• Facilities for manual removal of the placenta if necessary

  • Facilities for removal of retained products of conception if necessary

  • Assisted vaginal delivery (for example, using vacuum extraction) available

  • Facilities for blood transfusion

  • Facilities for caesarean section

FIG 1
FIG 1

Resources needed to improve essential obstetric care

The launch of the Safe Motherhood Initiative by the Interagency Group on Safe Motherhood offers real opportunities for countries to make progress in providing effective health care especially if the initiative is linked to financial support mechanisms designed to improve the quality of the health sector as a whole.

How can activities to improve maternal health be supported?

Governments and donors have three main options for funding large scale activities aimed at improving maternal health: they can take a vertical project approach, a reproductive health programme approach, or a sector-wide approach (table). All three approaches present opportunities and risks.

Approaches to funding improvements in maternal health

View this table:

Vertical maternal health projects

Vertical funding, especially of pilot projects, has several advantages. The logic of doing a few things well rather than many things badly is undeniable. Visible short term gains from intensive, focused activity show that improvements are possible and create positive attitudes towards improving services on a wider scale. Also, the creation of visible links between resources from donors and improvements in service encourages continued funding by donors. However, the litany of adverse effects of vertical financing is familiar to anyone who has worked at district level in a developing country. For example, providers often must complete multiple forms each month, some vehicles can only be used for transporting people with specific health problems, or condoms can only be distributed to prevent AIDS. Similarly, sustainability is frequently mentioned in policy documents about vertical projects, but in reality most government personnel and, more importantly, project staff are focused on the immediate performance of the project and may be reluctant to sacrifice immediate results for longer term gains. Thus, improvements resulting from vertical approaches may raise expectations while undermining the overall system.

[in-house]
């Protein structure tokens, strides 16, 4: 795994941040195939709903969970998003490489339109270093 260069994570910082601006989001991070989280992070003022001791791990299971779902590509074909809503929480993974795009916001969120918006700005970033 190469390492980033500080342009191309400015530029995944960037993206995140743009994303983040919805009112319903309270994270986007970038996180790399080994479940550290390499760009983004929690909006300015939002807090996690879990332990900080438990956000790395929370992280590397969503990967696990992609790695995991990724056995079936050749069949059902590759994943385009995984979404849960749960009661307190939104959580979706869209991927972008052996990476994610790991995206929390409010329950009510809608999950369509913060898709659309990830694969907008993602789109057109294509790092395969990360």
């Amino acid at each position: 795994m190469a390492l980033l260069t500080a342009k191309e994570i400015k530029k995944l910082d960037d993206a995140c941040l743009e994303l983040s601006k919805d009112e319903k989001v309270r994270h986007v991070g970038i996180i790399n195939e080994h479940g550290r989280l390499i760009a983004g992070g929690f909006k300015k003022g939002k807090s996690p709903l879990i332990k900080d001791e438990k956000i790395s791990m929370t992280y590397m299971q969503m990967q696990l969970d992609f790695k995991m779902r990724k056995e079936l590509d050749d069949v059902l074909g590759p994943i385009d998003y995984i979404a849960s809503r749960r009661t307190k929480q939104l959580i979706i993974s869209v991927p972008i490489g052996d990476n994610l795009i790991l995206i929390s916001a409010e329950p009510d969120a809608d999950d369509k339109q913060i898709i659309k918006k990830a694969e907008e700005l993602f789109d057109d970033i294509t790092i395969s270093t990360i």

Figure2

Moroccan women benefit from reproductive health programmes that have a large component of essential obstetric care

Despite the drawbacks of vertical funding, many safe motherhood projects initiated in the past few years, which include British funded projects in Malawi and Nepal and projects funded by the United States in Indonesia, Guatemala, Morocco, and Egypt, exhibit a number of vertical design features. However, the safe motherhood concept will almost certainly never attract the funds required to set up completely vertical and parallel health systems, and indeed this has never been proposed. Thus, despite having vertical design features these projects typically rely on government health infrastructure and health personnel and have been hampered by sector-wide deficiencies including the poor performance of health staff which is associated with low pay and adverse working conditions.

Reproductive health programmes